1.5. Nicotinic Receptors and Acetylcholinesterase in AD

Cholinergic activity is known to be hypoactive in most regions of an AD brain and substances which inhibit acetylcholinesterase (AChE) are now used as a treatment for mild to moderate AD [57-63]. AchE expression is higher in and around neuritic plaques of the AD brain. Beta-actin promoter was used in transgenic mouse brain to increase the level of the APP C-terminal 100 amino fragment (APP CT100). APP CT100 and Aβ levels were increased in the brain along with AchE isoforms. AchE was shown to increase with increasing Aβ [64]. Choline acetyltransferase levels were measured in patients with no cognitive impairment, mild cognitive impairment, mild AD, and late AD. Acetylcholine activity was lower in late AD patients but higher in the superior frontal cortex of mild cognitive impaired patients [65]. This finding might explain some of the variable results obtained with cholinesterase inhibitors.

Cleavage of APP can result in either soluble APP or insoluble APP (Aβ-component of neuritic plaques). It is thought that the pathogenesis of AD results from low levels of soluble APP and protein kinase C (PKC). One study with primary cultures rat basal forebrain found that AChE inhibitors (ambenonium and metrifonate) increased PKC levels and cell-associated APP levels in cells and in the medium. The increase in PKC levels and cell-associated APP levels results in an increase in α-secretase activity resulting in an elevation of N-terminal APP, reducing Aβ [57,58,66-68].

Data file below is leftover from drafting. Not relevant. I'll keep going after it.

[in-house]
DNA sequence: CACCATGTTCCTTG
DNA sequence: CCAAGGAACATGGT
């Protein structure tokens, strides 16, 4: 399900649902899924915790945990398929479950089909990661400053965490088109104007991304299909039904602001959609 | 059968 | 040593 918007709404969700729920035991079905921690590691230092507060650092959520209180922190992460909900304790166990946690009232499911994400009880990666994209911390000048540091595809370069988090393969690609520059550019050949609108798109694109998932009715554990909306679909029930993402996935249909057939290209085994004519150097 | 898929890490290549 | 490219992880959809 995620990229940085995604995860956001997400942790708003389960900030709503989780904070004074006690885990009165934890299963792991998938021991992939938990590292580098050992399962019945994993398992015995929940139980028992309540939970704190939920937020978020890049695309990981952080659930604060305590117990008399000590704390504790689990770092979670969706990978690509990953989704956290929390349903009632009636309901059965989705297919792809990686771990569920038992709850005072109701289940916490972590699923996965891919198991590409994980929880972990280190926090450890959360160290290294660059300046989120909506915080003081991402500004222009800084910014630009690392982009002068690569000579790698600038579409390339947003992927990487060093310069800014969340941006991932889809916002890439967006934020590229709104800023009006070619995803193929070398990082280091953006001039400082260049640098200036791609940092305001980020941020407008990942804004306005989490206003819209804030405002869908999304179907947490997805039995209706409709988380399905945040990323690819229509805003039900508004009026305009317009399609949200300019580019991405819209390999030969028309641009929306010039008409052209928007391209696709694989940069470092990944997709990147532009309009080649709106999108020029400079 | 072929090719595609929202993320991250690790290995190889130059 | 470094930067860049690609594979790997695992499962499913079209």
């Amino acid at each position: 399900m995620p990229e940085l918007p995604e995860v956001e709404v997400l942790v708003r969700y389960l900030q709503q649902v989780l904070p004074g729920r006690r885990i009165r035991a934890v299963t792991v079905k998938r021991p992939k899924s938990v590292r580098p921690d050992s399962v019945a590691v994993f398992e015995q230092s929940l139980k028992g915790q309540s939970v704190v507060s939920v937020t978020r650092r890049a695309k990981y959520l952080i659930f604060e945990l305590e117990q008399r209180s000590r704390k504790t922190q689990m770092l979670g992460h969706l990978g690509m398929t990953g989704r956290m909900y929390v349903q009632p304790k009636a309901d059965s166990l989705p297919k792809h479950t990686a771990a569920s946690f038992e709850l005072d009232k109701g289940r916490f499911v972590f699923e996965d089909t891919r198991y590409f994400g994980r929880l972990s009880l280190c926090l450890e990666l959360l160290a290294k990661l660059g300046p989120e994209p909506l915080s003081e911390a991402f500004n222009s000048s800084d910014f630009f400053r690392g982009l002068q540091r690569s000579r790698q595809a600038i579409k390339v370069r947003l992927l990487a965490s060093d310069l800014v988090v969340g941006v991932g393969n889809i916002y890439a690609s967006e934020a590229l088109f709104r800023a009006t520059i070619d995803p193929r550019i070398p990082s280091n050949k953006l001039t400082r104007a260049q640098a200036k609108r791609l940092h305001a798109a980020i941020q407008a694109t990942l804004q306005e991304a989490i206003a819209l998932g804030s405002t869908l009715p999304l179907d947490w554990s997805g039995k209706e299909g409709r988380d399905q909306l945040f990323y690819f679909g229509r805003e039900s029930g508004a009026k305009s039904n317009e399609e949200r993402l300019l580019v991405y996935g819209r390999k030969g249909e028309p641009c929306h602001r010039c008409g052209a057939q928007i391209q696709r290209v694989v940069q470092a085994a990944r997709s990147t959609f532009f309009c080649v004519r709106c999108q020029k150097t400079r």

1.6. Neurotrophins

Nerve growth factor (NGF) has been shown to be influential in APP processing in vitro. NGF drug treatments could limit cholinergic hypoactivity in the cortex of AD affected brains. TrkA (tyrosine kinase A NGF receptor) has been shown to increase APP processing and p75NTR (neurotrophin receptor) affects APP transcription [69]. This non-amyloidogenic APP processing pathway involving TrkA and p75 NTR might stimulate cholinergic activity.

1.7. Non Steroidal Anti Inflammatory Drugs and Related Substances

Ibuprofen is a non-steroidal anti-inflammatory drug (NSAID) that delays amyloid deposition in transgenic mice [70]. Reduced IL-1β levels and a reduction in the total area of Aβ deposition after 6 months of continuous administration of ibuprofen were observed.

Nonsteroidal anti-inflammatory drugs influence the development of AD [71]. An inverse proportional relationship between the duration of NSAID use and the onset of AD has been observed.